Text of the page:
Auditing Section Research Summaries Space

A Database of Auditing Research - Building Bridges with Practice

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  • Jennifer M Mueller-Phillips
    Market Reaction to Auditor Ratification Vote Tally
    research summary posted April 19, 2017 by Jennifer M Mueller-Phillips, tagged 14.0 Corporate Matters, 14.11 Audit Committee Effectiveness 
    Title:
    Market Reaction to Auditor Ratification Vote Tally
    Practical Implications:

    This study provides empirical evidence that suggests that auditor ratification vote tallies are informative to the market. First, higher auditor ratification disapproval is associated with a more negative stock market reaction to the announcement of the vote tallies, consistent with the argument that this reflects negative investor perception of the auditor. Second, the authors provide evidence that the market reacts positively to an auditor change when there is high shareholder disapproval, and that audit and auditor characteristics moderate or exacerbate the market reaction in a way that suggests the market finds the ratification vote informative, but does not fully price it. 

    Citation:

    Tanyi, P. N. and K. C. Roland. 2017. Market Reaction to Auditor Ratification Vote Tally. Accounting Horizons 31 (1): 141 – 157. 

  • Jennifer M Mueller-Phillips
    The Interplay of Management Incentives and Audit Committee...
    research summary last edited February 28, 2017 by Jennifer M Mueller-Phillips, tagged 13.0 Governance, 13.05 Board/Audit Committee Oversight, 14.0 Corporate Matters, 14.11 Audit Committee Effectiveness 
    Title:
    The Interplay of Management Incentives and Audit Committee Communication on Auditor Judgment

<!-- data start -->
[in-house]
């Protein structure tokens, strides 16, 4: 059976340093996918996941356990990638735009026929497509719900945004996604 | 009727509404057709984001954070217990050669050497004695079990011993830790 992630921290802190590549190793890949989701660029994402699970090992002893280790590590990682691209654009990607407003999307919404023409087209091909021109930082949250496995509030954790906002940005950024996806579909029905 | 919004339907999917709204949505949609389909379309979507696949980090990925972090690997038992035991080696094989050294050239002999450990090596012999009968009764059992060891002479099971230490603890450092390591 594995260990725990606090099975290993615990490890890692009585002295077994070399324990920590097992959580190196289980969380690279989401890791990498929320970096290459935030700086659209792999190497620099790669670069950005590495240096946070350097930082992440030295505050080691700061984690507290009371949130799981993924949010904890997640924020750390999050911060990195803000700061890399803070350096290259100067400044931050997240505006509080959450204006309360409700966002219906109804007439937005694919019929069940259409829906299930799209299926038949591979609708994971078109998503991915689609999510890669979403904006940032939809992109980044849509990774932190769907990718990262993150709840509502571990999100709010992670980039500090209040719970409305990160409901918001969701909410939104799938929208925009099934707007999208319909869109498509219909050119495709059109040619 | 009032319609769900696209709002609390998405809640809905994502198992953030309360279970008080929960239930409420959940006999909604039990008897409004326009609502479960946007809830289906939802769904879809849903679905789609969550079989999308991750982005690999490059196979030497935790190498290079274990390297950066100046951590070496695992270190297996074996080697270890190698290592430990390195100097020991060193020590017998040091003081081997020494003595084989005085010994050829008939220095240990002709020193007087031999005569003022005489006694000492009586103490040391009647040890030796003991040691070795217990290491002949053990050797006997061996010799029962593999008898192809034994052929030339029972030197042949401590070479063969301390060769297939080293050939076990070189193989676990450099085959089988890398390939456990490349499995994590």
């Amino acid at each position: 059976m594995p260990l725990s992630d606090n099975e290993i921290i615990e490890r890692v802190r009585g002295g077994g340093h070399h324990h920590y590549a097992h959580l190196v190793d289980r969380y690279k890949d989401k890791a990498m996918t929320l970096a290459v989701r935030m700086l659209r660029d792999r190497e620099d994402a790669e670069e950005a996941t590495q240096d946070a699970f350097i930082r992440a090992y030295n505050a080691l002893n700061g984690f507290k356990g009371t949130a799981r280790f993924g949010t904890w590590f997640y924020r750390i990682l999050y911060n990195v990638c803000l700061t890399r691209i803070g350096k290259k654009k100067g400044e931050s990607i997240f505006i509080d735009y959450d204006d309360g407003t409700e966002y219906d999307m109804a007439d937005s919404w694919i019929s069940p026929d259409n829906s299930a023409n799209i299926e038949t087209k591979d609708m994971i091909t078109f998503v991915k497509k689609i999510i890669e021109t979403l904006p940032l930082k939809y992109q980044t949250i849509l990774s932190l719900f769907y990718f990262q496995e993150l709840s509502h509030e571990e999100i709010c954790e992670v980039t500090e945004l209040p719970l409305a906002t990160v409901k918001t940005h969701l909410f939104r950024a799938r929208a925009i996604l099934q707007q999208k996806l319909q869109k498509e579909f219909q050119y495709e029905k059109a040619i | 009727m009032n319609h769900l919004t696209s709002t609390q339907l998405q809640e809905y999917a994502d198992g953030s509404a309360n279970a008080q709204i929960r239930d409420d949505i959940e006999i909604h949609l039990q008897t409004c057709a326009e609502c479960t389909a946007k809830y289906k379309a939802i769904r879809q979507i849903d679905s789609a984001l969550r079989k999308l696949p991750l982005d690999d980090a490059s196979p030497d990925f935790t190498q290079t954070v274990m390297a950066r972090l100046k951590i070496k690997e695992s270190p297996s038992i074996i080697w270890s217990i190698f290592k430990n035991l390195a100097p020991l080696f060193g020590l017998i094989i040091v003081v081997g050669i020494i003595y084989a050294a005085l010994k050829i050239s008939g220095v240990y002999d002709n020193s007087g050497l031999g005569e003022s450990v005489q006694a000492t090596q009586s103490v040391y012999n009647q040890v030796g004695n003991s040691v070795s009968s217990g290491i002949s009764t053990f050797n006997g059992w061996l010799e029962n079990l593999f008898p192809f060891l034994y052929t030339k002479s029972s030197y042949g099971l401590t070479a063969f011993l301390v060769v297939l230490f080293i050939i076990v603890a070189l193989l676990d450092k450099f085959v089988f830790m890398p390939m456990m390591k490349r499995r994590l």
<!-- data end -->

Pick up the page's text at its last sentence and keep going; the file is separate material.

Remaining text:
Practical Implications:

    This study indicates that increasing the frequency of informal communication between the audit committee and the audit team can positively impact reporting quality, but auditors need to be sensitized to how management may exhibit undue influence and its potential to undermine audit committee effectiveness. From a practical standpoint, this study indicates that failing to consider specific expectations communicated by the audit committee can have severe consequences.

    Citation:

    Brown, J. O. and V. K. Popova. 2016. The Interplay of Management Incentives and Audit Committee Communication on Auditor Judgment.  Behavioral Research in Accounting 28 (1): 27-40.

  • Jennifer M Mueller-Phillips
    CEO Power, Internal Control Quality, and Audit Committee...
    research summary posted October 12, 2016 by Jennifer M Mueller-Phillips, tagged 13.0 Governance, 13.02 Board/Financial Experts, 14.0 Corporate Matters, 14.11 Audit Committee Effectiveness 
    Title:
    CEO Power, Internal Control Quality, and Audit Committee Effectiveness in Substance versus in Form
    Practical Implications:

     The findings of this paper have significant policy implications and are important to shareholders. While regulators have set rules to improve audit committee effectiveness, the reforms may not change the substantive effectiveness in certain cases, one case being that the CEO has too much power. The authors provide empirical evidence showing that the negative association between audit committee financial expertise and internal control weaknesses becomes weak when the CEO is powerful. The result implies requiring audit committee to possess certain characteristics, such as financial expertise and fully independence, may not be sufficient to strengthen the underlying substance of monitoring effectiveness. The findings are consistent with evidences from survey and interview studies that argue top management ultimately determine the effectiveness of audit committee. The authors also show a powerful CEO can affect the substantive effectiveness even though he/she is prohibited from selecting audit committee members under the SOX Act. Finally, the findings raise concerns over the common practice of CEO duality in the U.S. A CEO, being the chairman of the board at the same time, can adversely affect audit committee effectiveness.